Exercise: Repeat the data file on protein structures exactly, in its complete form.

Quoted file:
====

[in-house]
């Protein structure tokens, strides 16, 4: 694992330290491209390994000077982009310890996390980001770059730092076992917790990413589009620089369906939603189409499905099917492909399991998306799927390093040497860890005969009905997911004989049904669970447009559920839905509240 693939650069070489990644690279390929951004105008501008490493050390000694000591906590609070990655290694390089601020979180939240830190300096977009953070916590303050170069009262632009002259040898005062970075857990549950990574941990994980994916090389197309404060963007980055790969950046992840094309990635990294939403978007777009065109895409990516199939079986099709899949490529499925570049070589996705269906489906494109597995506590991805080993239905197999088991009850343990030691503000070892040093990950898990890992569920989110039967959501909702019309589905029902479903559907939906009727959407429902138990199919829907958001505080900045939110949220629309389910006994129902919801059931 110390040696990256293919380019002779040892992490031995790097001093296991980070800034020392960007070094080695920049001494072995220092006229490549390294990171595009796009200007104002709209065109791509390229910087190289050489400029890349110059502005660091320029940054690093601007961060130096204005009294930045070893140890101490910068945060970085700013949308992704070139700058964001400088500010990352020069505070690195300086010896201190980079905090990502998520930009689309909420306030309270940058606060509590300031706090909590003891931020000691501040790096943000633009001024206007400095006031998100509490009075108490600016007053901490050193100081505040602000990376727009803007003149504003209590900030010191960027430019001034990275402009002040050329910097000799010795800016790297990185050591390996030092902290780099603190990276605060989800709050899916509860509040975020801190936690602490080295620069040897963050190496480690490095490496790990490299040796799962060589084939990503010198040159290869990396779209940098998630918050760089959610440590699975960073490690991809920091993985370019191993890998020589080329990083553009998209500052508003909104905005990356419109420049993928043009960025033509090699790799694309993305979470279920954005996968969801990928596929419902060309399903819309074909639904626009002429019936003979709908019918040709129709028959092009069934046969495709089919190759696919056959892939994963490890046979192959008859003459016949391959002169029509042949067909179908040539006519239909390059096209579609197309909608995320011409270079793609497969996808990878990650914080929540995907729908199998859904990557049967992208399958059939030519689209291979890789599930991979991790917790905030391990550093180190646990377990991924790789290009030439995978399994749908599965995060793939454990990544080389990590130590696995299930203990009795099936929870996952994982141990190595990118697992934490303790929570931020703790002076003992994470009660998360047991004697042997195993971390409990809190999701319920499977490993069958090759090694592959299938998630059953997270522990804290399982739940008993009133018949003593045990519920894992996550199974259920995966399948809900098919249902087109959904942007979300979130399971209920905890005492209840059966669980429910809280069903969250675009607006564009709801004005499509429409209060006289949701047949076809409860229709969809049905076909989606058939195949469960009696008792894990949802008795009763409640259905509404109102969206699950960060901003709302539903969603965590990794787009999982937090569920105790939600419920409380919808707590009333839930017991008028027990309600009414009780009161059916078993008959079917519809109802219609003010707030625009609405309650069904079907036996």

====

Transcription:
[in-house]
């Protein structure tokens, strides 16, 4: 694992330290491209390994000077982009310890996390980001770059730092076992917790990413589009620089369906939603189409499905099917492909399991998306799927390093040497860890005969009905997911004989049904669970447009559920839905509240 693939650069070489990644690279390929951004105008501008490493050390000694000591906590609070990655290694390089601020979180939240830190300096977009953070916590303050170069009262632009002259040898005062970075857990549950990574941990994980994916090389197309404060963007980055790969950046992840094309990635990294939403978007777009065109895409990516199939079986099709899949490529499925570049070589996705269906489906494109597995506590991805080993239905197999088991009850343990030691503000070892040093990950898990890992569920989110039967959501909702019309589905029902479903559907939906009727959407429902138990199919829907958001505080900045939110949220629309389910006994129902919801059931 110390040696990256293919380019002779040892992490031995790097001093296991980070800034020392960007070094080695920049001494072995220092006229490549390294990171595009796009200007104002709209065109791509390229910087190289050489400029890349110059502005660091320029940054690093601007961060130096204005009294930045070893140890101490910068945060970085700013949308992704070139700058964001400088500010990352020069505070690195300086010896201190980079905090990502998520930009689309909420306030309270940058606060509590300031706090909590003891931020000691501040790096943000633009001024206007400095006031998100509490009075108490600016007053901490050193100081505040602000990376727009803007003149504003209590900030010191960027430019001034990275402009002040050329910097000799010795800016790297990185050591390996030092902290780099603190990276605060989800709050899916509860509040975020801190936690602490080295620069040897963050190496480690490095490496790990490299040796799962060589084939990503010198040159290869990396779209940098998630918050760089959610440590699975960073490690991809920091993985370019191993890998020589080329990083553009998209500052508003909104905005990356419109420049993928043009960025033509090699790799694309993305979470279920954005996968969801990928596929419902060309399903819309074909639904626009002429019936003979709908019918040709129709028959092009069934046969495709089919190759696919056959892939994963490890046979192959008859003459016949391959002169029509042949067909179908040539006519239909390059096209579609197309909608995320011409270079793609497969996808990878990650914080929540995907729908199998859904990557049967992208399958059939030519689209291979890789599930991979991790917790905030391990550093180190646990377990991924790789290009030439995978399994749908599965995060793939454990990544080389990590130590696995299930203990009795099936929870996952994982141990190595990118697992934490303790929570931020703790002076003992994470009660998360047991004697042997195993971390409990809190999701319920499977490993069958090759090694592959299938998630059953997270522990804290399982739940008993009133018949003593045990519920894992996550199974259920995966399948809900098919249902087109959904942007979300979130399971209920905890005492209840059966669980429910809280069903969250675009607006564009709801004005499509429409209060006289949701047949076809409860229709969809049905076909989606058939195949469960009696008792894990949802008795009763409640259905509404109102969206699950960060901003709302539903969603965590990794787009999982937090569920105790939600419920409380919808707590009333839930017991008028027990309600009414009780009161059916078993008959079917519809109802219609003010707030625009609405309650069904079907036996």